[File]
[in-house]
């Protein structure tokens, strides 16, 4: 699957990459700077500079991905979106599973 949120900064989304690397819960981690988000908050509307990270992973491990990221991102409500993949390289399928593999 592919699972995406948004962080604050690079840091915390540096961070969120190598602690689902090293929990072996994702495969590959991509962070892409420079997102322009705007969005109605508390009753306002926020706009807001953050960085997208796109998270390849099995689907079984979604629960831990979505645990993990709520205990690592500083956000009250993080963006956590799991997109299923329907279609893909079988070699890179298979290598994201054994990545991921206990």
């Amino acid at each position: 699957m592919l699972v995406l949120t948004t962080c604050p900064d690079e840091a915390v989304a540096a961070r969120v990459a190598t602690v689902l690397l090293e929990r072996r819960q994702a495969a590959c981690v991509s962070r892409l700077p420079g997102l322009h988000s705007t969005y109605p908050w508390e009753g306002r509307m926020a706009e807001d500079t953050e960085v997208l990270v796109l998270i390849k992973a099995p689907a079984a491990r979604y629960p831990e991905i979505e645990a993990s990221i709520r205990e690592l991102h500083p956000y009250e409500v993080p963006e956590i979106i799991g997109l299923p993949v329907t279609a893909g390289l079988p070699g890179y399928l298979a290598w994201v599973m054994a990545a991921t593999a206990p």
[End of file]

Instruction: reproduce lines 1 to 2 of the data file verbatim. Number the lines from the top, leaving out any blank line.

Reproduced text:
[in-house]
């Protein structure tokens, strides 16, 4: 699957990459700077500079991905979106599973 949120900064989304690397819960981690988000908050509307990270992973491990990221991102409500993949390289399928593999 592919699972995406948004962080604050690079840091915390540096961070969120190598602690689902090293929990072996994702495969590959991509962070892409420079997102322009705007969005109605508390009753306002926020706009807001953050960085997208796109998270390849099995689907079984979604629960831990979505645990993990709520205990690592500083956000009250993080963006956590799991997109299923329907279609893909079988070699890179298979290598994201054994990545991921206990």